2. You've brought up so many memories with this short post. First, yes–all about love. I was more grateful, kind and open when my parents were dying in hospice than at most other times. It's a reminder of what is important and you're surrounded by people who are all experienceing a universal pain in loss. Sobering. And two–music! I remember now a person who came to play for my mom–can't remember what instrument but made me happy that there was beauty in her room . . .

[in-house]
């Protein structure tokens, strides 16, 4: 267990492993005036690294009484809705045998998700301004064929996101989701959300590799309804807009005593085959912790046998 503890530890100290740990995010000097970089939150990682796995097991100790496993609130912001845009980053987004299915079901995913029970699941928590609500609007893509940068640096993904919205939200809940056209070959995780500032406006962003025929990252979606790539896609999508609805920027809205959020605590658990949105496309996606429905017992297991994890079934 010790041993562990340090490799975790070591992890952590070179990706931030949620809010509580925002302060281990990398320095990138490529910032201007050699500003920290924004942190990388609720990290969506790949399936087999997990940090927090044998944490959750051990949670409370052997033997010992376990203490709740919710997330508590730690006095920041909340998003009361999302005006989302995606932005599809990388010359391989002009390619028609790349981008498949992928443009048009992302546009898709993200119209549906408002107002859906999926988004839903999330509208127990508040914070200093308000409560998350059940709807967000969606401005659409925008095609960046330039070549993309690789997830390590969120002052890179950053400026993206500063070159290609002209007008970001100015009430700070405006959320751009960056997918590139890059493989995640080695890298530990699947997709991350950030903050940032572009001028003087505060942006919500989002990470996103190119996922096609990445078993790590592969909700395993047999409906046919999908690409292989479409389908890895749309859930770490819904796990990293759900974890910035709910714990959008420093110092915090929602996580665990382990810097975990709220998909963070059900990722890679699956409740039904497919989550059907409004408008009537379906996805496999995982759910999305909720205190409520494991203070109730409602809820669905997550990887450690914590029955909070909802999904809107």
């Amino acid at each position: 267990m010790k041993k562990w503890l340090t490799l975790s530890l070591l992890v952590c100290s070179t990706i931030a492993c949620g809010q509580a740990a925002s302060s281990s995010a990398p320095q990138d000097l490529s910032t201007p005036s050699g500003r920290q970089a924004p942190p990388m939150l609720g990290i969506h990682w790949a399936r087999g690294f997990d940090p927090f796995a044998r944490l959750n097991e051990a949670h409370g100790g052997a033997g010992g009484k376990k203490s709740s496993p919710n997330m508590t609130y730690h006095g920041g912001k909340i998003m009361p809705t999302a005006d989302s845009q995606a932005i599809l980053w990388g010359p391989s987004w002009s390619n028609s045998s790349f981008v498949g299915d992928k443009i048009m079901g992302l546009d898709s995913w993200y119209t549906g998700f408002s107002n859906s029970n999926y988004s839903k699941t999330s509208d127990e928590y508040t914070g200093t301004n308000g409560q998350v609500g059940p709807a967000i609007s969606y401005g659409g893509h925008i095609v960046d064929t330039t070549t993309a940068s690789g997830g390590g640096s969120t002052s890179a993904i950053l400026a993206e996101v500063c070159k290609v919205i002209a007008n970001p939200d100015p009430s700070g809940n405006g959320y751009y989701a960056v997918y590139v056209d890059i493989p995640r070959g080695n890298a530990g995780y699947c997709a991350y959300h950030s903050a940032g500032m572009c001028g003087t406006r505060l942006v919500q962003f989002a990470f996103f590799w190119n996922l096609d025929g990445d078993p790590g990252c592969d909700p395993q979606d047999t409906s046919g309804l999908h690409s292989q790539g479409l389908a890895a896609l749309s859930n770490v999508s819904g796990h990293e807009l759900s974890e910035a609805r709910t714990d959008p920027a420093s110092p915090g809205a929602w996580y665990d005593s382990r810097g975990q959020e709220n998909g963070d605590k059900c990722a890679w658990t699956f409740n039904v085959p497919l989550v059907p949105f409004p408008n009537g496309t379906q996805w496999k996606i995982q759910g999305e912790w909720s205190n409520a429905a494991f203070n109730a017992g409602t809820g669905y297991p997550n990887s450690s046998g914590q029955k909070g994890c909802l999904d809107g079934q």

3. Sounds like you've had your share of these sad experiences. I tell myself its part of life. Dad lived a good, long life and that's what matters. Thanks so much. Laurie

  4. Laurie I am Shelly from Church of the Redeemer. This is utterly beautiful. Thank you so much for sharing your experience. You are in my prayers.

  5. I am so sorry for your loss. This is a beautiful, heart-breaking, poignant, and very real look at what it means to live and what it means to die. A couple of things jumped out at me: Your comments about needing help being born into this world, and help leaving it as well. And this statement too: "What matters is who you love."

  6. Thanks so much, Christine. Hospice is both intense and peaceful at the same time. Its amazing what thoughts arise, some we never expected. Thank you for reading.